1. Tell them that you want them to do well, but if they don’t it is not the end of the world. There is a good future for them, even if they have to follow an unconventional path.

2. Help them to organise their studies and set realistic targets with time for real life as well as studying. A shorter time spent on good quality revision is better than hours shut up in their room staring at notes. Four or five lots of 45 minutes in a day of quality revision leaves time to relax or see friends in the evening. An eight hour day of revision is unlikely to be effective.

3. You shouldn’t have to tidy up after your teen, but during exam times it is a kind gesture to help them keep their room pleasant and calm, so that they can focus on their studies without distractions.

4. Have a fixed time for meals when they can leave their room and sit with the family. Make a nice meal for them to enjoy ( they can make up for it by cooking for you when the exams are over). Teenagers love to snack so make sure you have some tasty but nutritious snacks available. Favourites in our house are the Eat Natural Bars and Kind nuts and seeds bars, along with Innocent smoothies.

5. Aromatherapy is a powerful way to create a sense of calm. Buy a calming room spray, or a diffuser.

6. If your teen is a restless fidgeter, then buy some squeezy stress balls or fidget toys.

7. Indulge them with lovely stationery. Make revision a more creative task with coloured pens, colour block pads (Paperchase), plain paper for mind maps and their favourite pens ( such as Pilot Frixion). These small luxuries make the task more fun and less daunting.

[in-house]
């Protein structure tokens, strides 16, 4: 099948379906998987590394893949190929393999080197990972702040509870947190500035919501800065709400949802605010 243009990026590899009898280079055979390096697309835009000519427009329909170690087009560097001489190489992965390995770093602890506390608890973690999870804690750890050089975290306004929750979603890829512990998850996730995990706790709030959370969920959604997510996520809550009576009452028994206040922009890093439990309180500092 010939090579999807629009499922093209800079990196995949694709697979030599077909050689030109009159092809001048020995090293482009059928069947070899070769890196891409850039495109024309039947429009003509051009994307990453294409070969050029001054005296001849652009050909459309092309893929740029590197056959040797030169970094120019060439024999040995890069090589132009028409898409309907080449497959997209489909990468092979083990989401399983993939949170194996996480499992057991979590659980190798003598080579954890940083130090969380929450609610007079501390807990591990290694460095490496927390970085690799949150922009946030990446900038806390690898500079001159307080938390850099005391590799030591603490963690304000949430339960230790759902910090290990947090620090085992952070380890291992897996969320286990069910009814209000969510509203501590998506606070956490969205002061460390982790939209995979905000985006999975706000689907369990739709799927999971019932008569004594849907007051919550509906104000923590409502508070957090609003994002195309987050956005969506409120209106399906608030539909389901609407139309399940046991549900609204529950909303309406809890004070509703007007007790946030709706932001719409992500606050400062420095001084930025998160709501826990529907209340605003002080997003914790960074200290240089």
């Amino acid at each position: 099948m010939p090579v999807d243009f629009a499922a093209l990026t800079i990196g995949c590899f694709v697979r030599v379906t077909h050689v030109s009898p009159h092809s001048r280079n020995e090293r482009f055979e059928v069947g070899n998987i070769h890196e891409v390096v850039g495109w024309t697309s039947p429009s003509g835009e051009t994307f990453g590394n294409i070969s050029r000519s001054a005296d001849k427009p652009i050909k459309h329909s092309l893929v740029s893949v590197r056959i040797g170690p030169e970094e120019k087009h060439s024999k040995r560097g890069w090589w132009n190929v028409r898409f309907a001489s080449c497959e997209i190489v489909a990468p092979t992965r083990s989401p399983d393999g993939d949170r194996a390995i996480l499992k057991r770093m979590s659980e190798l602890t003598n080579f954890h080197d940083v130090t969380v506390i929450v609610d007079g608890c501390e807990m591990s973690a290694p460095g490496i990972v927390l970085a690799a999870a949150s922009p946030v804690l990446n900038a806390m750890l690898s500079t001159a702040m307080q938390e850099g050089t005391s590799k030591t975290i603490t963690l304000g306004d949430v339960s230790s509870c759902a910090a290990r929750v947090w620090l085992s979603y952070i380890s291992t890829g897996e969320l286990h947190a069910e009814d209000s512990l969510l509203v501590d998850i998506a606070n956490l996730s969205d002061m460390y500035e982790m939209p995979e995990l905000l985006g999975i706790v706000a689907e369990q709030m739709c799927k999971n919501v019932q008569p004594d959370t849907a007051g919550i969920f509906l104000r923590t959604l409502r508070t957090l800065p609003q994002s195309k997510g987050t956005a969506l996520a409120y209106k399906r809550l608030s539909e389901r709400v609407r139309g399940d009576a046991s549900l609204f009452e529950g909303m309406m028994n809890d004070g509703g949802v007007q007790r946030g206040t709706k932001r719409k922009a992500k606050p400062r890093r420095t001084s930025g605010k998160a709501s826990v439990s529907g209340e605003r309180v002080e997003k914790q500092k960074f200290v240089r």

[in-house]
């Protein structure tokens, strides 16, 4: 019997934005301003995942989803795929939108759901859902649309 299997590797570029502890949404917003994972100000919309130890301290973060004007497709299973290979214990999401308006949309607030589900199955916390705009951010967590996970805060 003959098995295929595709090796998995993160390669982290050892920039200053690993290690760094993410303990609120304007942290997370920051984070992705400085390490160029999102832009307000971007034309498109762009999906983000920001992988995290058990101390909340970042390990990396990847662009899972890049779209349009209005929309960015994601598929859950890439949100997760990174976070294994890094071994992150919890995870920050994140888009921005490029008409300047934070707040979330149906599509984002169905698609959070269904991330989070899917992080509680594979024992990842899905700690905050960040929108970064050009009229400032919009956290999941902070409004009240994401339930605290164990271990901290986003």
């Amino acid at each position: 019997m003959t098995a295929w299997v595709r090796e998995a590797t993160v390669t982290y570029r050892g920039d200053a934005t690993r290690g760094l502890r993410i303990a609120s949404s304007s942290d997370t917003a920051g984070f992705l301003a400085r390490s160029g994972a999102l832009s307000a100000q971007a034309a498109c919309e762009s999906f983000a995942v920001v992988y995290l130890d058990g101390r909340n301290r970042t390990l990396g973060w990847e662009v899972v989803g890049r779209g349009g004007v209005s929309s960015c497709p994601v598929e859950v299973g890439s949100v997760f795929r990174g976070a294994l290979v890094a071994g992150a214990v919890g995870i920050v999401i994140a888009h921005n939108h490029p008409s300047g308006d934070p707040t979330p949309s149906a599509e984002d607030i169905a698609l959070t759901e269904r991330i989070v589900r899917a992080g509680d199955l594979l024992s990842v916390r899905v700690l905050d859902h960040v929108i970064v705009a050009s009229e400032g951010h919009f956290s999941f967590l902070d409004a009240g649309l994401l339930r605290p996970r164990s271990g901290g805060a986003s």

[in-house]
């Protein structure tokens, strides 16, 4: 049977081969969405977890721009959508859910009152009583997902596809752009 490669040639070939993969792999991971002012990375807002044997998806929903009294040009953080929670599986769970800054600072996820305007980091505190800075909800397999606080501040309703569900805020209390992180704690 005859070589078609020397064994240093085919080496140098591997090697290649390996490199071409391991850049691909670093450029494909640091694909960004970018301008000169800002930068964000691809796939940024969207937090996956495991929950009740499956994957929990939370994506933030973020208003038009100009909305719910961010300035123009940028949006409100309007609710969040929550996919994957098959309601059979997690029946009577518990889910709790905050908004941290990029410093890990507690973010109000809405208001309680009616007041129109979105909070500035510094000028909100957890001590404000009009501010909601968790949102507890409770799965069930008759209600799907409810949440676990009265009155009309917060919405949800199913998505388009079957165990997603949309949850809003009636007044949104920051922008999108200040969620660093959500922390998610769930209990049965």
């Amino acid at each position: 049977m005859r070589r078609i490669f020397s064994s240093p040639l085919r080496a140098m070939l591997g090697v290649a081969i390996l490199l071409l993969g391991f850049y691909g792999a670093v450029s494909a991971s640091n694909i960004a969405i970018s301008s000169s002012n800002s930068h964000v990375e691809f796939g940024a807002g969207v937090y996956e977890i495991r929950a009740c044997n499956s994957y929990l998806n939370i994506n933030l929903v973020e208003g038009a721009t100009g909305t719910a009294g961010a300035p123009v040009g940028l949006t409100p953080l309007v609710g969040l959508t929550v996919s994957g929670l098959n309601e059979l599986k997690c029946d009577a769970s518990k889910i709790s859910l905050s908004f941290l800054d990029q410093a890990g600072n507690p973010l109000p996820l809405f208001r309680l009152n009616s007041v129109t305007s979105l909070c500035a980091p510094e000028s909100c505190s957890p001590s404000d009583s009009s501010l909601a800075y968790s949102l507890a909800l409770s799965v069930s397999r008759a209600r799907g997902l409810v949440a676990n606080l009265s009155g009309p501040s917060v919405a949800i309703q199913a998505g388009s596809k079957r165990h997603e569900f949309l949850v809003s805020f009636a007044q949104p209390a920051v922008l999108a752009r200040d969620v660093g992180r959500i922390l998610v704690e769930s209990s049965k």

8. Check that their revision strategies are effective and efficient. Look at the detail-what exactly are they doing? Just reading notes won’t cut it. Unless they are actively involved the revision just won’t be remembered. Notes need to be read and then re-written or condensed-or made into a diagram, or flashcards (see the Chegg app). They need to test themselves by answering questions- not just copying out notes. I find it quite sad that so many young people are wasting hours revising in an ineffective way and I am afraid that most schools just don’t help very much with this.

9. Make time for fun. Book a cinema trip, take them out for a pizza or organise a movie night at home. Make some fancy mocktails. Just have fun, with small treats, to break up the grind. It is more important to reward the effort along the way than the results at the end.

10. Do your best to free up some time to support your teenagers through this stressful time and demonstrate, in simple ways, that you love and appreciate them. Keep calm so that they can see that you are not panicking about their future. There are more important things in life.

A Perfect Education

 

Following a career in marketing I moved into teaching so that I could be around for my children. It is amazing how little the system has changed since I was at school. Which is surprising, especially when you consider how much the world has evolved and the different skills that will be be required to thrive in this new world. I work in the independent sector as a one-to-one teacher for children who have dyslexia, dyscalculia and other difficulties. The existing system struggles to recognise the creativity, verbal ability and original approaches that these children often excel in. Actually, the problem that most of them face isn’t their lack of ability, but an education system that only recognises and rewards a very narrow range of skills that have barely changed in the last 50 years. The system was designed to produce either academics, professionals or workers. It has changed so little because it employs, almost exclusively, people who did well under this system, have stayed in education and have little experience of the outside world. The system suited them very well, so why change it? This goes some way to explain the lack of creative development in terms of what is taught and how it is assessed. Trouble is, many of these traditional jobs will be replaced by technology in the near future ( including the professionals not just the workers). The future skills that will be in demand will be creative agile thinking and problem-solving skills, and schools are not recognising or developing these talents.